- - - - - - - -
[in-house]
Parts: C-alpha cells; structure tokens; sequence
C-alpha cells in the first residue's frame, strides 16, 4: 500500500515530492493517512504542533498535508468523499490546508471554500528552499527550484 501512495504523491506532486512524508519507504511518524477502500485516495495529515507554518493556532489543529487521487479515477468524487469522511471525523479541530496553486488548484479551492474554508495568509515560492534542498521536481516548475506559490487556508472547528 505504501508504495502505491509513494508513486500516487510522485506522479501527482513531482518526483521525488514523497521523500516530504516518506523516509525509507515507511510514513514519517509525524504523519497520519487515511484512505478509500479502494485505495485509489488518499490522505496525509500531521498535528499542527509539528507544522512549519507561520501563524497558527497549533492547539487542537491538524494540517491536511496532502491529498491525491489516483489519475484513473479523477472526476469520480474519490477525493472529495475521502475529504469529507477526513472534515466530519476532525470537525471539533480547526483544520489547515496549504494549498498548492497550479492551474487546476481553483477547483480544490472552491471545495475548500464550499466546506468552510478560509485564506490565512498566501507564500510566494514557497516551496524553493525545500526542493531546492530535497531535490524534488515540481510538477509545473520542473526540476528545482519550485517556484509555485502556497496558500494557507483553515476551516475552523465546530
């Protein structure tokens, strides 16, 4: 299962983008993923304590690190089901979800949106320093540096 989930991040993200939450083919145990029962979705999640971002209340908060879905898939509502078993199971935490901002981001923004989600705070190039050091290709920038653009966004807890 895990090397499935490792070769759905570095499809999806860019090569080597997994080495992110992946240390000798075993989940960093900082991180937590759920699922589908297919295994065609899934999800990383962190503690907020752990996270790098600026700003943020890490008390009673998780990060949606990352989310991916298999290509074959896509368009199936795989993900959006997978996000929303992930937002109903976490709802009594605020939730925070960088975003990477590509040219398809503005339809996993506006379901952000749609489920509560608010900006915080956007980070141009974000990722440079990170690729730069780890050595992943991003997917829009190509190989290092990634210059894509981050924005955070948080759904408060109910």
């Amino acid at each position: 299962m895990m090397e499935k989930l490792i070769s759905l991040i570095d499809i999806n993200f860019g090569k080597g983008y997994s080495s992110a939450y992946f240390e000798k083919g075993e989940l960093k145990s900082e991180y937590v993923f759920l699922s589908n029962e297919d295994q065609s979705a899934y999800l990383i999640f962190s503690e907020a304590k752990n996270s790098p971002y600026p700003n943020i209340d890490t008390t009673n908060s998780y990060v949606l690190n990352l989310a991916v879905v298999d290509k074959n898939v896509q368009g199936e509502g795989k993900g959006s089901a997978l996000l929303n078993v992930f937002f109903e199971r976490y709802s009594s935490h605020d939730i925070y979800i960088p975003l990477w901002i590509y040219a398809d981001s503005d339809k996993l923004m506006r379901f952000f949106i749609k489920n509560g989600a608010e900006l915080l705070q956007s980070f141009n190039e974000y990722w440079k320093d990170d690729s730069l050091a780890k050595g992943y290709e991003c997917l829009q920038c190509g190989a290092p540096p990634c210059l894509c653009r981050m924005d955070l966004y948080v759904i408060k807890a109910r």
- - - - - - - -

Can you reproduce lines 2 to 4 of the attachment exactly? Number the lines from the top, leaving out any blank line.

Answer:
Parts: C-alpha cells; structure tokens; sequence
C-alpha cells in the first residue's frame, strides 16, 4: 500500500515530492493517512504542533498535508468523499490546508471554500528552499527550484 501512495504523491506532486512524508519507504511518524477502500485516495495529515507554518493556532489543529487521487479515477468524487469522511471525523479541530496553486488548484479551492474554508495568509515560492534542498521536481516548475506559490487556508472547528 505504501508504495502505491509513494508513486500516487510522485506522479501527482513531482518526483521525488514523497521523500516530504516518506523516509525509507515507511510514513514519517509525524504523519497520519487515511484512505478509500479502494485505495485509489488518499490522505496525509500531521498535528499542527509539528507544522512549519507561520501563524497558527497549533492547539487542537491538524494540517491536511496532502491529498491525491489516483489519475484513473479523477472526476469520480474519490477525493472529495475521502475529504469529507477526513472534515466530519476532525470537525471539533480547526483544520489547515496549504494549498498548492497550479492551474487546476481553483477547483480544490472552491471545495475548500464550499466546506468552510478560509485564506490565512498566501507564500510566494514557497516551496524553493525545500526542493531546492530535497531535490524534488515540481510538477509545473520542473526540476528545482519550485517556484509555485502556497496558500494557507483553515476551516475552523465546530
């Protein structure tokens, strides 16, 4: 299962983008993923304590690190089901979800949106320093540096 989930991040993200939450083919145990029962979705999640971002209340908060879905898939509502078993199971935490901002981001923004989600705070190039050091290709920038653009966004807890 895990090397499935490792070769759905570095499809999806860019090569080597997994080495992110992946240390000798075993989940960093900082991180937590759920699922589908297919295994065609899934999800990383962190503690907020752990996270790098600026700003943020890490008390009673998780990060949606990352989310991916298999290509074959896509368009199936795989993900959006997978996000929303992930937002109903976490709802009594605020939730925070960088975003990477590509040219398809503005339809996993506006379901952000749609489920509560608010900006915080956007980070141009974000990722440079990170690729730069780890050595992943991003997917829009190509190989290092990634210059894509981050924005955070948080759904408060109910």